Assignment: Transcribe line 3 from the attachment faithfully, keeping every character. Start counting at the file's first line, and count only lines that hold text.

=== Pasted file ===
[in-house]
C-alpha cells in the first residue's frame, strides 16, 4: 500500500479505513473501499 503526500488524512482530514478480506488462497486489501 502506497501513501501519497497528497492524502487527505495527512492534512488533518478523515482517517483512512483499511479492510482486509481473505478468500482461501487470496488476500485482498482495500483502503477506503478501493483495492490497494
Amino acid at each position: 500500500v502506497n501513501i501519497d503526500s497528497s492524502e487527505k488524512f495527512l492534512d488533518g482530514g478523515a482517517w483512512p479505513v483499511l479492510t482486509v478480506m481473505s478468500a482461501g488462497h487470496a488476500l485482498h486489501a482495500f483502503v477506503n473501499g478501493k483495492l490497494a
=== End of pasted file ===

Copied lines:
Amino acid at each position: 500500500v502506497n501513501i501519497d503526500s497528497s492524502e487527505k488524512f495527512l492534512d488533518g482530514g478523515a482517517w483512512p479505513v483499511l479492510t482486509v478480506m481473505s478468500a482461501g488462497h487470496a488476500l485482498h486489501a482495500f483502503v477506503n473501499g478501493k483495492l490497494a